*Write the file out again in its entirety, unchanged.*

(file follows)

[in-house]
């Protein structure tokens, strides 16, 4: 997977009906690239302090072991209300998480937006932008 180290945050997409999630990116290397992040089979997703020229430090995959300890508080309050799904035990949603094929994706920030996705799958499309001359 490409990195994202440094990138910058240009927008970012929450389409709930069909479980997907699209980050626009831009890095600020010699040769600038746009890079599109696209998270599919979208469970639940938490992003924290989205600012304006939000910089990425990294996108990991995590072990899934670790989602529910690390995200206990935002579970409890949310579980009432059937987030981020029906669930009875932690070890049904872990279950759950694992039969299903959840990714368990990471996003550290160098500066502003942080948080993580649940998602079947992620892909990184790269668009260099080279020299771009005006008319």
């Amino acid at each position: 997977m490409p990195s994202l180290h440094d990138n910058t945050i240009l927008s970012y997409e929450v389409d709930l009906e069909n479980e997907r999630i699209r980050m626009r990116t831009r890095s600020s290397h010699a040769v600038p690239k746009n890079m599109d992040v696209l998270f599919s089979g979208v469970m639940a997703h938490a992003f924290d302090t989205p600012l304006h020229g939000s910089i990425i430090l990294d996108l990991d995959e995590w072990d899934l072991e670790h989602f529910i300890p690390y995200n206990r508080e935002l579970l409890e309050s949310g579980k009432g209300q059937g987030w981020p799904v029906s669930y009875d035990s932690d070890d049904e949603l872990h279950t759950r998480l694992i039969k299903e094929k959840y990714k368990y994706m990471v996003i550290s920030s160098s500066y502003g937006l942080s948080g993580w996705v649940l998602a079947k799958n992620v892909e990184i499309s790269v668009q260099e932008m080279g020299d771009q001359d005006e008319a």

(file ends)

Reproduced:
[in-house]
């Protein structure tokens, strides 16, 4: 997977009906690239302090072991209300998480937006932008 180290945050997409999630990116290397992040089979997703020229430090995959300890508080309050799904035990949603094929994706920030996705799958499309001359 490409990195994202440094990138910058240009927008970012929450389409709930069909479980997907699209980050626009831009890095600020010699040769600038746009890079599109696209998270599919979208469970639940938490992003924290989205600012304006939000910089990425990294996108990991995590072990899934670790989602529910690390995200206990935002579970409890949310579980009432059937987030981020029906669930009875932690070890049904872990279950759950694992039969299903959840990714368990990471996003550290160098500066502003942080948080993580649940998602079947992620892909990184790269668009260099080279020299771009005006008319």
């Amino acid at each position: 997977m490409p990195s994202l180290h440094d990138n910058t945050i240009l927008s970012y997409e929450v389409d709930l009906e069909n479980e997907r999630i699209r980050m626009r990116t831009r890095s600020s290397h010699a040769v600038p690239k746009n890079m599109d992040v696209l998270f599919s089979g979208v469970m639940a997703h938490a992003f924290d302090t989205p600012l304006h020229g939000s910089i990425i430090l990294d996108l990991d995959e995590w072990d899934l072991e670790h989602f529910i300890p690390y995200n206990r508080e935002l579970l409890e309050s949310g579980k009432g209300q059937g987030w981020p799904v029906s669930y009875d035990s932690d070890d049904e949603l872990h279950t759950r998480l694992i039969k299903e094929k959840y990714k368990y994706m990471v996003i550290s920030s160098s500066y502003g937006l942080s948080g993580w996705v649940l998602a079947k799958n992620v892909e990184i499309s790269v668009q260099e932008m080279g020299d771009q001359d005006e008319a």